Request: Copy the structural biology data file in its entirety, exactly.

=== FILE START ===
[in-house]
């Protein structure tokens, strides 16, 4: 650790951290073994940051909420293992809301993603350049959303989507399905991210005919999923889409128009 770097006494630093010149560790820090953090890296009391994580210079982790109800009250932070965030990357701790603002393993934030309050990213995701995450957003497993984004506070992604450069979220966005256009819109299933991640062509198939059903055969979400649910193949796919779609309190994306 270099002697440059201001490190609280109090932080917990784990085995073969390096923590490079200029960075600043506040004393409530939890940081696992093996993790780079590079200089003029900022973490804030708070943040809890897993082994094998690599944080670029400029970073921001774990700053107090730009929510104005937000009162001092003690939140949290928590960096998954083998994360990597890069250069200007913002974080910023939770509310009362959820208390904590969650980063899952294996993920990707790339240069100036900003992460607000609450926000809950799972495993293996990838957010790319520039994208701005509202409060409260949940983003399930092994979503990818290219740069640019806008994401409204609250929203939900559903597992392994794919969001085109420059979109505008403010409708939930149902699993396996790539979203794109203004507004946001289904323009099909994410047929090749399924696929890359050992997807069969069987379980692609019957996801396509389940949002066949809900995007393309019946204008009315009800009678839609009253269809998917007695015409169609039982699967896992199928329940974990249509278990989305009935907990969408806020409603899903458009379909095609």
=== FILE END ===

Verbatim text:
[in-house]
């Protein structure tokens, strides 16, 4: 650790951290073994940051909420293992809301993603350049959303989507399905991210005919999923889409128009 770097006494630093010149560790820090953090890296009391994580210079982790109800009250932070965030990357701790603002393993934030309050990213995701995450957003497993984004506070992604450069979220966005256009819109299933991640062509198939059903055969979400649910193949796919779609309190994306 270099002697440059201001490190609280109090932080917990784990085995073969390096923590490079200029960075600043506040004393409530939890940081696992093996993790780079590079200089003029900022973490804030708070943040809890897993082994094998690599944080670029400029970073921001774990700053107090730009929510104005937000009162001092003690939140949290928590960096998954083998994360990597890069250069200007913002974080910023939770509310009362959820208390904590969650980063899952294996993920990707790339240069100036900003992460607000609450926000809950799972495993293996990838957010790319520039994208701005509202409060409260949940983003399930092994979503990818290219740069640019806008994401409204609250929203939900559903597992392994794919969001085109420059979109505008403010409708939930149902699993396996790539979203794109203004507004946001289904323009099909994410047929090749399924696929890359050992997807069969069987379980692609019957996801396509389940949002066949809900995007393309019946204008009315009800009678839609009253269809998917007695015409169609039982699967896992199928329940974990249509278990989305009935907990969408806020409603899903458009379909095609």